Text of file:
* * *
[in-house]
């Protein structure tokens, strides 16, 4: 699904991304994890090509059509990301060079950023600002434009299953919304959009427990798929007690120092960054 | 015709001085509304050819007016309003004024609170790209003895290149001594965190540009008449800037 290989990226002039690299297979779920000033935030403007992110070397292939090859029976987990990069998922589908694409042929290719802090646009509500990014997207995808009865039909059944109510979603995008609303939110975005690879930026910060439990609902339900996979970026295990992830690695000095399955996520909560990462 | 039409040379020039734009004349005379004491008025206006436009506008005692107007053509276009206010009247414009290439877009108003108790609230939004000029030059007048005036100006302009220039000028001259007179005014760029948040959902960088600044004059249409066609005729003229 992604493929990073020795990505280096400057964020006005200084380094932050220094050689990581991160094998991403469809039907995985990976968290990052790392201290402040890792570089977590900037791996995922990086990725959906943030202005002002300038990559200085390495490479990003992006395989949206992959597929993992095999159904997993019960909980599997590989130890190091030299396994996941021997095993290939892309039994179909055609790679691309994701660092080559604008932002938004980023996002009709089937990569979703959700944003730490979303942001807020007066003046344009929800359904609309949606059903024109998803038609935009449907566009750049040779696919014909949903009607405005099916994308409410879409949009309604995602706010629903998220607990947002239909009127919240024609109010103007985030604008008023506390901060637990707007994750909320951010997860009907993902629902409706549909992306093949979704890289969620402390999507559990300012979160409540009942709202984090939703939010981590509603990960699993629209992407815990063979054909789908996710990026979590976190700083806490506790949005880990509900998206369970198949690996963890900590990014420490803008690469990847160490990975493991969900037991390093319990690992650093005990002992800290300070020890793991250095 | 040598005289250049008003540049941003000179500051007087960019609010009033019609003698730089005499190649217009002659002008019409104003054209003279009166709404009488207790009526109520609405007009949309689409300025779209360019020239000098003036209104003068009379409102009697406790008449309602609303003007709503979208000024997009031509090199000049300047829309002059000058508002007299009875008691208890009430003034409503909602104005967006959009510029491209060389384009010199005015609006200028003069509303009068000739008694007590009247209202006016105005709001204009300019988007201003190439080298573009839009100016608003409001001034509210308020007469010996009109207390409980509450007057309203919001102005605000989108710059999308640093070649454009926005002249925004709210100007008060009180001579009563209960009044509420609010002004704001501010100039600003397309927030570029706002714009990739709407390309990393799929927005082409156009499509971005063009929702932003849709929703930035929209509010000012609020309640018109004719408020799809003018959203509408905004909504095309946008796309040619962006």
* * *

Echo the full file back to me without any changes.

[in-house]
């Protein structure tokens, strides 16, 4: 699904991304994890090509059509990301060079950023600002434009299953919304959009427990798929007690120092960054 | 015709001085509304050819007016309003004024609170790209003895290149001594965190540009008449800037 290989990226002039690299297979779920000033935030403007992110070397292939090859029976987990990069998922589908694409042929290719802090646009509500990014997207995808009865039909059944109510979603995008609303939110975005690879930026910060439990609902339900996979970026295990992830690695000095399955996520909560990462 | 039409040379020039734009004349005379004491008025206006436009506008005692107007053509276009206010009247414009290439877009108003108790609230939004000029030059007048005036100006302009220039000028001259007179005014760029948040959902960088600044004059249409066609005729003229 992604493929990073020795990505280096400057964020006005200084380094932050220094050689990581991160094998991403469809039907995985990976968290990052790392201290402040890792570089977590900037791996995922990086990725959906943030202005002002300038990559200085390495490479990003992006395989949206992959597929993992095999159904997993019960909980599997590989130890190091030299396994996941021997095993290939892309039994179909055609790679691309994701660092080559604008932002938004980023996002009709089937990569979703959700944003730490979303942001807020007066003046344009929800359904609309949606059903024109998803038609935009449907566009750049040779696919014909949903009607405005099916994308409410879409949009309604995602706010629903998220607990947002239909009127919240024609109010103007985030604008008023506390901060637990707007994750909320951010997860009907993902629902409706549909992306093949979704890289969620402390999507559990300012979160409540009942709202984090939703939010981590509603990960699993629209992407815990063979054909789908996710990026979590976190700083806490506790949005880990509900998206369970198949690996963890900590990014420490803008690469990847160490990975493991969900037991390093319990690992650093005990002992800290300070020890793991250095 | 040598005289250049008003540049941003000179500051007087960019609010009033019609003698730089005499190649217009002659002008019409104003054209003279009166709404009488207790009526109520609405007009949309689409300025779209360019020239000098003036209104003068009379409102009697406790008449309602609303003007709503979208000024997009031509090199000049300047829309002059000058508002007299009875008691208890009430003034409503909602104005967006959009510029491209060389384009010199005015609006200028003069509303009068000739008694007590009247209202006016105005709001204009300019988007201003190439080298573009839009100016608003409001001034509210308020007469010996009109207390409980509450007057309203919001102005605000989108710059999308640093070649454009926005002249925004709210100007008060009180001579009563209960009044509420609010002004704001501010100039600003397309927030570029706002714009990739709407390309990393799929927005082409156009499509971005063009929702932003849709929703930035929209509010000012609020309640018109004719408020799809003018959203509408905004909504095309946008796309040619962006």